Kansas City, USA

Most existing real estate entities in the US may not be exempt under the Corporate Transparency Act

By Anthony J. Soukenik, Sandberg Phoenix & von Gontard

The Corporate Transparency Act was adopted as part of the Defense Appropriations Act of 2021, Public Law 6-283 (01 January 1 2021). It requires entities which are not one of the twenty-three exemptions to register beneficial ownership information with the Financial Crimes Enforcement Network (FinCEN). The effective deadline for existing entities is 31 December 2024.

It is unlikely that most real estate entities will meet one of the twenty- three exemptions. This is the perfect opportunity to re-examine your firm’s relationship with your real estate clients and to consider a host of compliance requirements. One of the twenty-three exemptions is large operating companies 31 C.F.R. § 1010.380(c)(2)(xx), which is defined as companies employing more than 20 employees on a full-time basis in the United States and with over USD 5 million in gross receipt or sales reported on a previous year federal income tax return.

Beneficial owners are defined as:

  • All individuals who own or control 25 percent or more of a reporting company, but also all individuals who hold the authority to cause the adoption of major corporate and operational decisions at a reporting company.
  • For purposes of this section, the term ‘‘beneficial owner”, with respect to a reporting company, means any individual who, directly or indirectly, either exercises substantial control over such reporting company, or owns or controls at least 25 percent of the ownership interests of such reporting company. 31 C.F.R. § 1010.380(d).
  • Direct or indirect ownership may include:
    (a) joint ownership of an undivided interest;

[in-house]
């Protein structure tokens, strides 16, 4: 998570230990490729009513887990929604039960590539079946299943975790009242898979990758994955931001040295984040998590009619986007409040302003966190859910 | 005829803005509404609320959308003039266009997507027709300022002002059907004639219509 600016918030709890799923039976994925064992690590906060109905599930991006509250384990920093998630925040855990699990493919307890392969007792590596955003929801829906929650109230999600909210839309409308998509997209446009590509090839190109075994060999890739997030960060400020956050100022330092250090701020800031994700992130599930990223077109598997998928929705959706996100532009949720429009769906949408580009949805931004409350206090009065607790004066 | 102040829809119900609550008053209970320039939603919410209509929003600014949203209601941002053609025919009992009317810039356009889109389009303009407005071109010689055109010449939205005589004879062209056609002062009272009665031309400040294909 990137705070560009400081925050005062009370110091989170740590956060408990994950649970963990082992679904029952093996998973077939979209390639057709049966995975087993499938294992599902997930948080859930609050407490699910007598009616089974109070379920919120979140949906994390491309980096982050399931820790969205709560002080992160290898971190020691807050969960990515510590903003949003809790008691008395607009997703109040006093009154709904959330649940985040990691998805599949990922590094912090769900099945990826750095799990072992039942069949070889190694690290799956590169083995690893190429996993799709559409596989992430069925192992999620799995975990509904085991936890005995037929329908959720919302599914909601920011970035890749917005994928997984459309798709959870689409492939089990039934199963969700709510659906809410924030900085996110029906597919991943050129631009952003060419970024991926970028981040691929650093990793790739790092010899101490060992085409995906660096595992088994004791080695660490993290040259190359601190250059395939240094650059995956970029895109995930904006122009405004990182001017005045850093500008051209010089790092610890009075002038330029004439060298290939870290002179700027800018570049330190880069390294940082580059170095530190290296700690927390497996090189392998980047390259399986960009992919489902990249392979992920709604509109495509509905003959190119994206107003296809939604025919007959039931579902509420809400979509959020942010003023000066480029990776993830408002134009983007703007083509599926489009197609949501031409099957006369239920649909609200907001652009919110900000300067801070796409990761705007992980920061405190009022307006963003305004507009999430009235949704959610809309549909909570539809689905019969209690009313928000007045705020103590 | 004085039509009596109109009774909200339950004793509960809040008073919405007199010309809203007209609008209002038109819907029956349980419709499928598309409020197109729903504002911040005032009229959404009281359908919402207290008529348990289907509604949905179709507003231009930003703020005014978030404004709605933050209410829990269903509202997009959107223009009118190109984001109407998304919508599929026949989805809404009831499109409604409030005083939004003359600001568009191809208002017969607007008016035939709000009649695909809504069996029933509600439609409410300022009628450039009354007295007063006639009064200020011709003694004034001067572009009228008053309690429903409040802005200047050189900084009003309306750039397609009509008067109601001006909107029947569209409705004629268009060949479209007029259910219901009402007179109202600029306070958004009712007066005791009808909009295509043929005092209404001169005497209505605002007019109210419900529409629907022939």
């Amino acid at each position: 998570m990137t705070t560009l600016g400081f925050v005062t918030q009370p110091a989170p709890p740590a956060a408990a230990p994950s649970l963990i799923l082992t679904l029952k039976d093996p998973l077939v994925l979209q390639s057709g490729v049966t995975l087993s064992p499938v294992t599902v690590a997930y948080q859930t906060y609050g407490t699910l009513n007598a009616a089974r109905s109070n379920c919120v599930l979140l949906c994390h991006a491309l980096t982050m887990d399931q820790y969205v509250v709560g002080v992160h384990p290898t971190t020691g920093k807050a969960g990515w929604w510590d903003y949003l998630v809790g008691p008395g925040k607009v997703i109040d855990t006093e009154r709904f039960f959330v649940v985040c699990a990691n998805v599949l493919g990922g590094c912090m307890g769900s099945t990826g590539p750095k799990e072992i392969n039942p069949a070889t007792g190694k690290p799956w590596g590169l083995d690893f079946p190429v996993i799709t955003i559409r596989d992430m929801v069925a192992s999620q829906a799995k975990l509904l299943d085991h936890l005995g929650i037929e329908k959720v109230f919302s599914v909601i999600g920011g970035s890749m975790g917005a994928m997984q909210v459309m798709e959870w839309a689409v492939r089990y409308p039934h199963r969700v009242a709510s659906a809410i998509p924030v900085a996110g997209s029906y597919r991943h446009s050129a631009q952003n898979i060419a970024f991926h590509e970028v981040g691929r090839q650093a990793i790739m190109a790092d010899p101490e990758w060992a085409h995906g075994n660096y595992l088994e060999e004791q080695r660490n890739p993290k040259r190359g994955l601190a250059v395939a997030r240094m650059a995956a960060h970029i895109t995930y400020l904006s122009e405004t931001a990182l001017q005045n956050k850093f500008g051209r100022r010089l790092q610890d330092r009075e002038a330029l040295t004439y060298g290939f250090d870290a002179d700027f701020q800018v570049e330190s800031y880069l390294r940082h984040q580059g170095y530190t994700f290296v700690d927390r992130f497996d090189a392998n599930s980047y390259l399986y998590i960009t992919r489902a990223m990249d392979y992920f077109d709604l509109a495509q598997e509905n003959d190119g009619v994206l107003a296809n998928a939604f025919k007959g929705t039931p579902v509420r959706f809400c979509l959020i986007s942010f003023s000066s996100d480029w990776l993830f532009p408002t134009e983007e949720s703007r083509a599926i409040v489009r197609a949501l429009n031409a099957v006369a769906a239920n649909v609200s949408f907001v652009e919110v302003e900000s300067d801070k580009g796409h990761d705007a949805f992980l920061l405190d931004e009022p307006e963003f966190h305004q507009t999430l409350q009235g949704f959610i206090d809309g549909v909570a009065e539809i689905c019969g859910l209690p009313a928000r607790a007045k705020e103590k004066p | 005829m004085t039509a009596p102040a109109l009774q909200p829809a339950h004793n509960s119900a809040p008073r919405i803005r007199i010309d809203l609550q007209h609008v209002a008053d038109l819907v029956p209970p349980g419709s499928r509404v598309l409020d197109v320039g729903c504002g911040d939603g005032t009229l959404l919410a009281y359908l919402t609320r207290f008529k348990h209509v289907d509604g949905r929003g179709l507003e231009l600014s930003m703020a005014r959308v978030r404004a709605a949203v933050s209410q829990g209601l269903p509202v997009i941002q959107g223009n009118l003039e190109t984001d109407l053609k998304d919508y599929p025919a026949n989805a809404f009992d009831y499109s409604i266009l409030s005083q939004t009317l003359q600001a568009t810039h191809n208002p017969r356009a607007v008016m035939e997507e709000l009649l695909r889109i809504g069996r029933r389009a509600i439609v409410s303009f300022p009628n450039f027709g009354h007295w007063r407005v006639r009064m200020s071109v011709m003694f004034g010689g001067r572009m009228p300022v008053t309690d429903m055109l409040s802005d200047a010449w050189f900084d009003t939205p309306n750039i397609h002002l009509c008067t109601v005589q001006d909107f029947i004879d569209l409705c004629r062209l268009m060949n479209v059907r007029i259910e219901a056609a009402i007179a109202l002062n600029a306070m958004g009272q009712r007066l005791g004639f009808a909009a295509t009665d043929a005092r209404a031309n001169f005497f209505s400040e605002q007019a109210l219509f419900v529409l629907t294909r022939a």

(b) ownership through another individual acting as a nominee or similar intermediary;
    (c) ownership through a trust (including a trustee or a settlor or beneficiary of a trust if that individual holds the authority to direct certain activities of the trust); and
    (d) ownership through one or more intermediary entities. 31 C.F.R. § 1010.380(d)(2).

As our clients consider their beneficial ownership enrolment, this may be a good opportunity for clients to inform their insurance carrier agents to list those beneficial owners as additional insureds; review the Secretary of State records to ensure that annual filing requirements have been met; make sure that all organisational documents have been updated; and perhaps consider designating, where appropriate, succession planning (transfer on death clauses or registering the membership entity ownership interests in the client’s trust or other estate planning).

Anthony J. Soukenik

Anthony J. Soukenik

GGI member firm
Sandberg Phoenix & von Gontard, Saint Louis, MO, USA
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With more than 175 attorneys across seven offices, Sandberg Phoenix & von Gontard’s work is concentrated in the areas of business, business litigation, intangible property, health law and products liability. They stand behind their promise to provide superior client service with a rare client service guarantee, reflecting their commitment to quality and broad depth of legal expertise.

Anthony J. Soukenik is a Shareholder of Sandberg Phoenix & von Gontard and has previously served on the firm’s Executive Committee. Tony is a member of the Business Law Practice Group and a former Practice Group Leader. He focuses his practice on the areas of banking, construction, real estate, corporate law, durable medical equipment, estate planning, real estate, and federal and state taxation.

Published: Real Estate Newsletter, No. 16, Spring 2023 l Photo: SeanPavonePhoto - stock.adobe.com

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